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This Week’s Torah Portions (Behar-Bechukotai): Leviticus 25:1 – 27:34 Leviticus ends with a breathtaking promise of beauty, a gruesome warning of failure, and a brief appendix that seems out of place. People are more aware that Deuteronomy ends with covenant blessings and curses, and for some reason the blessings and curses of Leviticus are less…

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This Week’s Gospel Readings: Luke 16:19 – 21:38 We are nearing the end of the Gospel of Luke. We’re moving fast because the Torah reading schedule has been doubled (and we read the Gospels on pace with Torah). Luke’s portrait of Yeshua is beginning to take a turn, from healer/teacher to suffering Messiah and then…

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Yeshua, as Luke depicts him, sometimes demands more than people are willing to give and sometimes surprises us with a willingness to accept and affirm graciously. He is demanding yet forgiving. And Luke depicts this artfully in chapters 18 and 19, as one of the sections of his gospel comes to a close (19:10 is…

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I’m flying home today, just in time for Passover. It has been a fantastic weekend with a wonderful group of people at Louisiana Bible College. They are a small school associated with The Gathering, a community I can describe as “quite different” (in a good way). They offer a wide variety of services to the…

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The president of the Board of Commissioners here in St. Bernard Parish, just outside of New Orleans, drove me around yesterday, telling me all about Katrina in 2005 and how it affected this area. We had a lovely dinner and continued talking about material from the class and some things in life he and I…

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Thanks to a referral from Skip Moen, I’m enjoying leading a small class of students at Louisiana Bible College through a weekend intensive on “The Historical Jesus.” What do we mean by “the historical Jesus”? Really there are many different “Jesuses.” There are literary Jesuses, cinematic Jesuses, theological Jesuses, some people talk about “the Biblical…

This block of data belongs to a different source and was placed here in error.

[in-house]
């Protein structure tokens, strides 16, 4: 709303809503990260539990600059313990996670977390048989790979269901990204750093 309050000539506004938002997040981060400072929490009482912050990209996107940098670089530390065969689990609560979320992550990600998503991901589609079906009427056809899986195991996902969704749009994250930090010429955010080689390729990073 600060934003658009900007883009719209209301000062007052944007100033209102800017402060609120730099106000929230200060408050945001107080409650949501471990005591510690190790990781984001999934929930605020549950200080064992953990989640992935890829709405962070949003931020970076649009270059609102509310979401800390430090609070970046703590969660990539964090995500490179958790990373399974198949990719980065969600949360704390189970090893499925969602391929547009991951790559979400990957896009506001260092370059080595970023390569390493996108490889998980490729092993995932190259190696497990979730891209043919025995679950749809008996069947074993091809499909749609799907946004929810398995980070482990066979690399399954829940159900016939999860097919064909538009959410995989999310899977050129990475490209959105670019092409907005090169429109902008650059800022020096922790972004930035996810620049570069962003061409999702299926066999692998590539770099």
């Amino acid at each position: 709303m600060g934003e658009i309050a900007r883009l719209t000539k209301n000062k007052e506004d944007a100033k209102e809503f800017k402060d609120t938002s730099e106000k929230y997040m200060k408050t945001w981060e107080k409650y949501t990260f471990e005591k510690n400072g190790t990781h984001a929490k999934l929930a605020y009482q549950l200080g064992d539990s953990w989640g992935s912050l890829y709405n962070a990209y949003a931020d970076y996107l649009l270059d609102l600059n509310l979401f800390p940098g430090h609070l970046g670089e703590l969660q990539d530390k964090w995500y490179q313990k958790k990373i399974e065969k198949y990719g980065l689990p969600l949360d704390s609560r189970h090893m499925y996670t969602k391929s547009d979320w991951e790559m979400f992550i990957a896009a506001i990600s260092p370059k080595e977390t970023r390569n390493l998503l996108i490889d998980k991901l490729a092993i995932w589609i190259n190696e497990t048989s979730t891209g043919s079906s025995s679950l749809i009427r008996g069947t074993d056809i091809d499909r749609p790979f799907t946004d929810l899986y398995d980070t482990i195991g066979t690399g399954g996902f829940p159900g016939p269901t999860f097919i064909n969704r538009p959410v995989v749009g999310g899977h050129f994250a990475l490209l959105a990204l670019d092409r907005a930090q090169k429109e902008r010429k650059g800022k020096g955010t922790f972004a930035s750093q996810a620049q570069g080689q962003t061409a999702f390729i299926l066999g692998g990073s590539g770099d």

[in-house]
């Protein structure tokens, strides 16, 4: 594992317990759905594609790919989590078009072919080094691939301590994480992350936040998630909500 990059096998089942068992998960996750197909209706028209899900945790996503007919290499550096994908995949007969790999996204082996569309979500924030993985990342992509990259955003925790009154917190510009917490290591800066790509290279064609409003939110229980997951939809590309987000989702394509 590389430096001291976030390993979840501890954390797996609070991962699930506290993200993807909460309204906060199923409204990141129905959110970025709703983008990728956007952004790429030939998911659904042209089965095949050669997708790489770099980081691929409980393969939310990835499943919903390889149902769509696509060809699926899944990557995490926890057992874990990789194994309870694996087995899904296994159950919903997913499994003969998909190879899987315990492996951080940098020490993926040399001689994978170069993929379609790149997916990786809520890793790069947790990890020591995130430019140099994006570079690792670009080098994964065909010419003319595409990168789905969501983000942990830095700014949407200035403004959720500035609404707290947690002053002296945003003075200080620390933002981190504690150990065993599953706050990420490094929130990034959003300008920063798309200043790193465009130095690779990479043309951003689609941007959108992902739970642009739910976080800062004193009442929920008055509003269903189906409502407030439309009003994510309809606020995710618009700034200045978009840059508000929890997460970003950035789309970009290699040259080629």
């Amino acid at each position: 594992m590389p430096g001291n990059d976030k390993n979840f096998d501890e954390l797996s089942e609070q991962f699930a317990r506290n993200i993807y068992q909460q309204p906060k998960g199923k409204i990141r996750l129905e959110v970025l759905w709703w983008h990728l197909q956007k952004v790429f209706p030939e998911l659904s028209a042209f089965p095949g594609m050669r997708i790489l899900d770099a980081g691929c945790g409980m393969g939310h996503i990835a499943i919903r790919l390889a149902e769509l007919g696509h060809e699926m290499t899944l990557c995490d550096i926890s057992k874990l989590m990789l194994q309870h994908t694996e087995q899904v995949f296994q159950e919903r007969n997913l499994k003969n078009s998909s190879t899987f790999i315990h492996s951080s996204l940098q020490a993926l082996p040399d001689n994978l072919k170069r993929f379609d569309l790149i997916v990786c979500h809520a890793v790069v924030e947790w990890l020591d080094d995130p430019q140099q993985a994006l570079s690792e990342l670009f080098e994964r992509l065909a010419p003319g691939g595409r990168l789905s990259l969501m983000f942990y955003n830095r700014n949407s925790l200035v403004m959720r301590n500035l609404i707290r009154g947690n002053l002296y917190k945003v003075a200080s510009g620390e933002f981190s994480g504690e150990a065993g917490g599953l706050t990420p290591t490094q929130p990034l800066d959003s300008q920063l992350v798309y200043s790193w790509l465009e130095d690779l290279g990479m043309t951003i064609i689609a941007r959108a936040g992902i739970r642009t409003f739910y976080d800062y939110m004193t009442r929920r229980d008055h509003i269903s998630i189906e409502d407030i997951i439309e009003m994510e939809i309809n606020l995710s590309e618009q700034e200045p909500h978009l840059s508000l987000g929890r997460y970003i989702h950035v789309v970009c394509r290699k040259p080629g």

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Teaching online Hebrew students is one of the joys of my life. Students are in many cases more than just clients. They are friends. After going through a Hebrew grammar textbook together — which usually takes six months — we translate the book of Ruth and then many continue studying as we work through whatever…

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People call this collection of writings by various names: Old Testament, Tanakh, Hebrew Bible. Some names bring with them a sort of prejudice against these writings. If a testament is old, does that mean it is out of touch, irrelevant? Other names can be confusing. Hebrew Bible, the term I prefer, creates anxiety: will I…

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So, you want to celebrate Passover in a traditional way. You pick up a Haggadah, a Passover manual, and you think it will be simple. Passover is a ritual meal with a few symbolic foods and the story from Exodus, right? But as you read the Haggadah it seems anything but. What’s going on? It…

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A student — who is not Jewish and who has never learned a melody for reciting Passover blessings — asked me to record a melody that I use. I like a happy melody for blessings. If you are familiar with the commonly known piece of music used for Jewish berachot (blessings), this is not that.…